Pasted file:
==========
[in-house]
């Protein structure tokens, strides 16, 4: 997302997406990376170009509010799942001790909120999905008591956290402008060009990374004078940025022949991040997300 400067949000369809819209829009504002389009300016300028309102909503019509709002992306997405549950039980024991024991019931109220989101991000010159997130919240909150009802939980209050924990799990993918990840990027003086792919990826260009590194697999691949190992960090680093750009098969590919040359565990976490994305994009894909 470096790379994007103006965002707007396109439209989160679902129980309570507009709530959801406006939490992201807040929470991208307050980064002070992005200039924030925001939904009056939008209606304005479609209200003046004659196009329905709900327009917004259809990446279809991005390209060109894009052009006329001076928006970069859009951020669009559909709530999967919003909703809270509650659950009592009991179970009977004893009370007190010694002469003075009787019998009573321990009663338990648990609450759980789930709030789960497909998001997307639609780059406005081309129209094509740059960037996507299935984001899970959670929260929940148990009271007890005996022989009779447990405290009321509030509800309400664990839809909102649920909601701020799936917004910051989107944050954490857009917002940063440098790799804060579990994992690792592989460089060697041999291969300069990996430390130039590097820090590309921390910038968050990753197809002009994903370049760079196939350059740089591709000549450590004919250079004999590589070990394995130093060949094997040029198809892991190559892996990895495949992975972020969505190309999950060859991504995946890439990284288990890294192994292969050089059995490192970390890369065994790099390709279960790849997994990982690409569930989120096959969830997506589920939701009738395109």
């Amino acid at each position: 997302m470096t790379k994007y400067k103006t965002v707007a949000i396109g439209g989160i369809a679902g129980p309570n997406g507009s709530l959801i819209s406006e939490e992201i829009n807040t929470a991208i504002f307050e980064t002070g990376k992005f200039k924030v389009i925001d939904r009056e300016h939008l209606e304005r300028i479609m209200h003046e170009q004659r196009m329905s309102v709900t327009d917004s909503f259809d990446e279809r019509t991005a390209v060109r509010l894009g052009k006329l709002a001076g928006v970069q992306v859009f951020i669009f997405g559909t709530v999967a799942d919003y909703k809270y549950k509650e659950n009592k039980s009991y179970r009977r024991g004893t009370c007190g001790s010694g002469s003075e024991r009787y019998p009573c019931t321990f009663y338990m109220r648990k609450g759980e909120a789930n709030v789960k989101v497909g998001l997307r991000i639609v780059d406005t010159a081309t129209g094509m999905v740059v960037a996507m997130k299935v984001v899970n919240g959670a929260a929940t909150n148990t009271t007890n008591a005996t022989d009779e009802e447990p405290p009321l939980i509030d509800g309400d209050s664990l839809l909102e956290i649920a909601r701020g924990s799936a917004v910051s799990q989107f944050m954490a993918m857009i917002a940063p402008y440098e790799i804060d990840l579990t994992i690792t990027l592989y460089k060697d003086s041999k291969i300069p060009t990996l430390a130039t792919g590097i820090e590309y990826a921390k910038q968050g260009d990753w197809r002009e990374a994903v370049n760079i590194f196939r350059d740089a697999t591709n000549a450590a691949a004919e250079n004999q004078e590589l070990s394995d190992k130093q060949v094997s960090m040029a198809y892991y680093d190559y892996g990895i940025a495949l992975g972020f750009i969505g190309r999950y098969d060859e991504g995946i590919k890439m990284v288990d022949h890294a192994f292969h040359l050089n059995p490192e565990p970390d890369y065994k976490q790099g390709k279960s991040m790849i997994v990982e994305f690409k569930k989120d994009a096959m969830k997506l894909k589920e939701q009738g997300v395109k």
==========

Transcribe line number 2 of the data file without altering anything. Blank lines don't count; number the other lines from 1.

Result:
């Protein structure tokens, strides 16, 4: 997302997406990376170009509010799942001790909120999905008591956290402008060009990374004078940025022949991040997300 400067949000369809819209829009504002389009300016300028309102909503019509709002992306997405549950039980024991024991019931109220989101991000010159997130919240909150009802939980209050924990799990993918990840990027003086792919990826260009590194697999691949190992960090680093750009098969590919040359565990976490994305994009894909 470096790379994007103006965002707007396109439209989160679902129980309570507009709530959801406006939490992201807040929470991208307050980064002070992005200039924030925001939904009056939008209606304005479609209200003046004659196009329905709900327009917004259809990446279809991005390209060109894009052009006329001076928006970069859009951020669009559909709530999967919003909703809270509650659950009592009991179970009977004893009370007190010694002469003075009787019998009573321990009663338990648990609450759980789930709030789960497909998001997307639609780059406005081309129209094509740059960037996507299935984001899970959670929260929940148990009271007890005996022989009779447990405290009321509030509800309400664990839809909102649920909601701020799936917004910051989107944050954490857009917002940063440098790799804060579990994992690792592989460089060697041999291969300069990996430390130039590097820090590309921390910038968050990753197809002009994903370049760079196939350059740089591709000549450590004919250079004999590589070990394995130093060949094997040029198809892991190559892996990895495949992975972020969505190309999950060859991504995946890439990284288990890294192994292969050089059995490192970390890369065994790099390709279960790849997994990982690409569930989120096959969830997506589920939701009738395109």